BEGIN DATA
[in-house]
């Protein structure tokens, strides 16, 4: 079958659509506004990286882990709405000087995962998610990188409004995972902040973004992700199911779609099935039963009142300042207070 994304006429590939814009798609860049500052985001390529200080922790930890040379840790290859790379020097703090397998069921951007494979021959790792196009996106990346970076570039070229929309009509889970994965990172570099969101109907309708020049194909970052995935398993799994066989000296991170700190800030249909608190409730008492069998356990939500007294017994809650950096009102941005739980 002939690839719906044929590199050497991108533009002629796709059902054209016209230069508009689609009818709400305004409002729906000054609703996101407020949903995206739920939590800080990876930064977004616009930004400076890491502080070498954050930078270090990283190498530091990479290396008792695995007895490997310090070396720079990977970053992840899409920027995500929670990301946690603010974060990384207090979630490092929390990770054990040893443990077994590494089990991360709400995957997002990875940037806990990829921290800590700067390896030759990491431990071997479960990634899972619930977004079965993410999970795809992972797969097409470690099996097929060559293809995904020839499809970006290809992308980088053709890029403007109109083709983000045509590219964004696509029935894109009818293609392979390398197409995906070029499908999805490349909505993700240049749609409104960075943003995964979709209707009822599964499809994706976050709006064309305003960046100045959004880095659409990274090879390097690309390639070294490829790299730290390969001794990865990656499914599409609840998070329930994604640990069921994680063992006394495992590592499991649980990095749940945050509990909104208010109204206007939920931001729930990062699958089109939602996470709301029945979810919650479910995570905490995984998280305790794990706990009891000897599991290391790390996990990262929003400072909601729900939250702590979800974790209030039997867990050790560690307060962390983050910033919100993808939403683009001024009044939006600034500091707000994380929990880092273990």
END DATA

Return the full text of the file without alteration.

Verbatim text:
[in-house]
């Protein structure tokens, strides 16, 4: 079958659509506004990286882990709405000087995962998610990188409004995972902040973004992700199911779609099935039963009142300042207070 994304006429590939814009798609860049500052985001390529200080922790930890040379840790290859790379020097703090397998069921951007494979021959790792196009996106990346970076570039070229929309009509889970994965990172570099969101109907309708020049194909970052995935398993799994066989000296991170700190800030249909608190409730008492069998356990939500007294017994809650950096009102941005739980 002939690839719906044929590199050497991108533009002629796709059902054209016209230069508009689609009818709400305004409002729906000054609703996101407020949903995206739920939590800080990876930064977004616009930004400076890491502080070498954050930078270090990283190498530091990479290396008792695995007895490997310090070396720079990977970053992840899409920027995500929670990301946690603010974060990384207090979630490092929390990770054990040893443990077994590494089990991360709400995957997002990875940037806990990829921290800590700067390896030759990491431990071997479960990634899972619930977004079965993410999970795809992972797969097409470690099996097929060559293809995904020839499809970006290809992308980088053709890029403007109109083709983000045509590219964004696509029935894109009818293609392979390398197409995906070029499908999805490349909505993700240049749609409104960075943003995964979709209707009822599964499809994706976050709006064309305003960046100045959004880095659409990274090879390097690309390639070294490829790299730290390969001794990865990656499914599409609840998070329930994604640990069921994680063992006394495992590592499991649980990095749940945050509990909104208010109204206007939920931001729930990062699958089109939602996470709301029945979810919650479910995570905490995984998280305790794990706990009891000897599991290391790390996990990262929003400072909601729900939250702590979800974790209030039997867990050790560690307060962390983050910033919100993808939403683009001024009044939006600034500091707000994380929990880092273990």